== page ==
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MAKE YOUR 2017 HAPPY NEW YEAR; “A HEALTHY NEW YEAR”
By Keith Norris, MD, PhD D'Ann Morris, MPA Arleen Brown, MD, PhD UCLA Clinical and Translational Science Institute, Community Engagement and Research
Published January 11, 2017

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In 2017 Prevention should be woven into all aspects of our lives, including where and how we live, learn, work and play. Everyone—government, businesses, educators, health care institutions, communities and every single American—has a role in creating a healthier nation.

The overarching goal of good health is prevention and to be healthy at every stage of life. Everyone needs an ounce of prevention. Preventive care can help you stay healthier throughout your life. For many people, certain preventive health care is now free, with no copays or deductibles. Talk to your healthcare provider and learn about the preventive care that you and your loved one’s need to stay healthy.

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Put your health first. Staying healthy is important for you and your family. Maintain a healthy lifestyle at home, at work, and in the community. This should include walking instead of driving, taking the stairs instead of elevator, and choosing healthy food options. In addition, it is important to get recommended health screenings and vaccines and manage your chronic conditions.

What is preventive health care?

Preventive care includes health services like screenings, check-ups, and patient counseling. It is used to prevent illnesses, disease, and other health problems. It can also help to detect illness at an early stage when treatment is likely to work best. Getting recommended preventive services and making healthy lifestyle choices are key steps to good health and well-being. The following are 6-steps you should take:

Get the following tests:

o Blood Pressure

o Diabetes

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o Cholesterol

Ask about the vaccines you may need. Vaccines and Immunizations (vaccines depend on your age, health conditions, lifestyle, or job and your travel outside the U.S.):

o Influenza (flu) every year

o Td vaccine (to protect against tetanus and diphtheria-every 10 years)

o Tdap vaccine (to protect against tetanus, diphtheria, and pertussis – one time) then Td every 10 years after.

o Pneumococcal vaccines (to protect against pneumonia and meningitis – Adults 65 or older) – there are two
vaccines – Pneumovax® and Prevnar®

o MMR (Measles, mumps, rubella) – Adults who did not get these in childhood

o Zostavax (Shingles vaccine) – Adults 60 or older

See if you should have any of these cancer screenings:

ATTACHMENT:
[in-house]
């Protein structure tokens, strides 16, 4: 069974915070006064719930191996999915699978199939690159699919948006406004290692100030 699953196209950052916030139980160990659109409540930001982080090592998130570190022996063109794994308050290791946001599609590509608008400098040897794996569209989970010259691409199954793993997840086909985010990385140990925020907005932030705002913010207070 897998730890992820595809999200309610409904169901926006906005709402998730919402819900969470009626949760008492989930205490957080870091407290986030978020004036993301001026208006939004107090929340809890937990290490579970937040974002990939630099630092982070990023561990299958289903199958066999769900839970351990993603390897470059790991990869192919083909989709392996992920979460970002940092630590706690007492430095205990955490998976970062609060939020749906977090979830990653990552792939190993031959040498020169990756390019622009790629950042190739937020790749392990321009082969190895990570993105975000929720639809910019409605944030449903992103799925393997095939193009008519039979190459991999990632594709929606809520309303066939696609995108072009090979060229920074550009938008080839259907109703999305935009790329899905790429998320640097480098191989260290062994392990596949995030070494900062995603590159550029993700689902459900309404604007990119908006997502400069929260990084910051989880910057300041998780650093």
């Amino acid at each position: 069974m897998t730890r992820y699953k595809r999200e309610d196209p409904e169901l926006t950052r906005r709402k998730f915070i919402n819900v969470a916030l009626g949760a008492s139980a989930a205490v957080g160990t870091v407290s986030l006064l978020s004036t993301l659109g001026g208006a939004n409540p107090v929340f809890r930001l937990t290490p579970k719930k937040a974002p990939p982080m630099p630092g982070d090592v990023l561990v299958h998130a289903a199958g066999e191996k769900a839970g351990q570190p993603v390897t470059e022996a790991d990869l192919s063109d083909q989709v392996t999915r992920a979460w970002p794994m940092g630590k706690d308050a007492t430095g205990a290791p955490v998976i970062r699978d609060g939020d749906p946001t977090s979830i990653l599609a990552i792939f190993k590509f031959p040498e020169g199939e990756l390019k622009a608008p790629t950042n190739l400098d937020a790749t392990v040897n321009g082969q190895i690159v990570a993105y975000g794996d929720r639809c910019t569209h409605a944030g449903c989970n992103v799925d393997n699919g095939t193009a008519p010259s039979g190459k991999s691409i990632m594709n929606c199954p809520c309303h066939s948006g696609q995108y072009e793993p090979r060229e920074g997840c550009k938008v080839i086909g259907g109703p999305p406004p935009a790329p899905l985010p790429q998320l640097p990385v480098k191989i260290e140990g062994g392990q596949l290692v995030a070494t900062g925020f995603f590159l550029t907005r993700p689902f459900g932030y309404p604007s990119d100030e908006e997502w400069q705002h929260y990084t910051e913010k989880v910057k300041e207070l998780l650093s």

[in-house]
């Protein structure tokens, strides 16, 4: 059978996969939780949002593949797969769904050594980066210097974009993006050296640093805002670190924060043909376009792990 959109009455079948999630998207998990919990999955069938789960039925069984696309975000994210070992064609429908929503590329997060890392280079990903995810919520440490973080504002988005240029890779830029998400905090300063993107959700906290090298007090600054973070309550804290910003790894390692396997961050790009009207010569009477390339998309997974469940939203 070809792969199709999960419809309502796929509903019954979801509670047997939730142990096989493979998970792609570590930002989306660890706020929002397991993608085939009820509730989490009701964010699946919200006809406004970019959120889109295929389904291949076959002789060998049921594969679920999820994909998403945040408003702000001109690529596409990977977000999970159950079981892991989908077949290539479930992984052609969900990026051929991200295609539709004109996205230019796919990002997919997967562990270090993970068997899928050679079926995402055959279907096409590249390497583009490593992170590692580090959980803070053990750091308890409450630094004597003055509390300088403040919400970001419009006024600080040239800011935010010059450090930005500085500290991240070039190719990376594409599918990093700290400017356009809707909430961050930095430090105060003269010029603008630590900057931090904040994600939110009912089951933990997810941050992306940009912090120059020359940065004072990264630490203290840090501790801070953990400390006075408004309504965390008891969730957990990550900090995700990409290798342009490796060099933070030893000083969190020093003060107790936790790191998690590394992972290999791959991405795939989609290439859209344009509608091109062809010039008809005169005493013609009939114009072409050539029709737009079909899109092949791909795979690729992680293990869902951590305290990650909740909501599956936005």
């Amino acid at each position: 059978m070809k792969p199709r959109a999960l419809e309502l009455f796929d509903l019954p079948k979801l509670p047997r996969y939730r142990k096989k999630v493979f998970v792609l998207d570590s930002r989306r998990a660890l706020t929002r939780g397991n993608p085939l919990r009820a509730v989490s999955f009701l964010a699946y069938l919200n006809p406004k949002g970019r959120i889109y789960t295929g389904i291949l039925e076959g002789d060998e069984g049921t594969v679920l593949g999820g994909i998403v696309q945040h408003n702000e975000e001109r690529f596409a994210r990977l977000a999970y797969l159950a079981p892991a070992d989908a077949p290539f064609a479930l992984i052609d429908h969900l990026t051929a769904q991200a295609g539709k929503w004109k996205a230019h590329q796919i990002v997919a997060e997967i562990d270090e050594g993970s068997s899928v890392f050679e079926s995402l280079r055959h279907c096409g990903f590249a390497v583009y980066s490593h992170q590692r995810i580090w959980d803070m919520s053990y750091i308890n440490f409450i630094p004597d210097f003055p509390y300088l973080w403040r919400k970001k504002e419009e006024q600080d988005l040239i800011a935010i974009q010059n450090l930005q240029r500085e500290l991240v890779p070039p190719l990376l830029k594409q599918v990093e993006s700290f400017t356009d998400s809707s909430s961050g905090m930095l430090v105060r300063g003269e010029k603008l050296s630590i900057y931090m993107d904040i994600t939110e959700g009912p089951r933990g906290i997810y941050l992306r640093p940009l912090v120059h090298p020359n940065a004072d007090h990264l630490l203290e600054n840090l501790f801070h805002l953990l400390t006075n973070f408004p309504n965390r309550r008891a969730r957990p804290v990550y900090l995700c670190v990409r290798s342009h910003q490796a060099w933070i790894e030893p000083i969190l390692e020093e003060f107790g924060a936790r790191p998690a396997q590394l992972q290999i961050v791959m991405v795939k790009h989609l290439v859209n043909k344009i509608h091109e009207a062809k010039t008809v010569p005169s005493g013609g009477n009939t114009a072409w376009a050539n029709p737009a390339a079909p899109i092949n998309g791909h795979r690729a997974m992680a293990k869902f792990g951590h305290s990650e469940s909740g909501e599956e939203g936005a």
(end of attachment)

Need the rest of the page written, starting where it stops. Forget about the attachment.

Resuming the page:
o Mammogram

o Colonoscopy (generally every 10 years) or a stool test (annually) to screen for cancer of the colon or rectum

o Prostate cancer

Infection Screenings:

o Sexually Transmitted Infections

o Some jobs require TB (tuberculosis) screening, with a skin test or a blood test

o Hepatitis C

Regular Office Visits:

o Well-Women

o Well-Baby

o Well-Child

o Care for Healthy Pregnancies

Intervention Strategies:

o Tobacco free living

o Healthy eating

o Active Living

o Reproductive and sexual health

o Mental and emotional wellbeing

o Injury and violence-free living

o Preventing drug abuse and excessive alcohol use

Increasing the focus on prevention in our communities will help improve our health, quality of life and prosperity.

Seven out of 10 deaths among Americans each year are from chronic diseases (such as cancer and heart disease). One out of every two adults has at least one chronic illness, many of which are preventable. Racial and ethnic minority communities experience higher rates of obesity, cancer, diabetes and AIDS. Children are also becoming increasingly vulnerable. Today, almost one in every three children in our nation is overweight or obese. This puts them at risk for chronic diseases like diabetes and high blood pressure.

Focusing on preventing disease and illness before they occur will create healthier homes, workplaces, schools and communities so that people can live long and productive lives and reduce their healthcare costs. Better health positively impacts our communities and our economy:

• With better health, children are in school more days and are better able to learn. Numerous studies have found that regular physical activity supports better learning. Student fitness levels have been correlated with academic achievement, including improved math, reading and writing scores.

• With better health, adults are more productive and at work more days. Preventing disease increases productivity—asthma, high blood pressure, smoking and obesity each reduce annual productivity by between $200 and $440 per person.

• With better health, seniors keep their independence. Support for older adults who choose to remain in their homes and communities and retain their independence (“aging in place”) helps promote and maintain positive mental and emotional health

Health is a team game. Together we can create healthier communities.

For More Information and Recommendations: Chronic Disease Prevention and Health Promotion; Centers for Disease Control and Prevention (www.cdc.gov/DieasesConditions)

Categories: Family | Health
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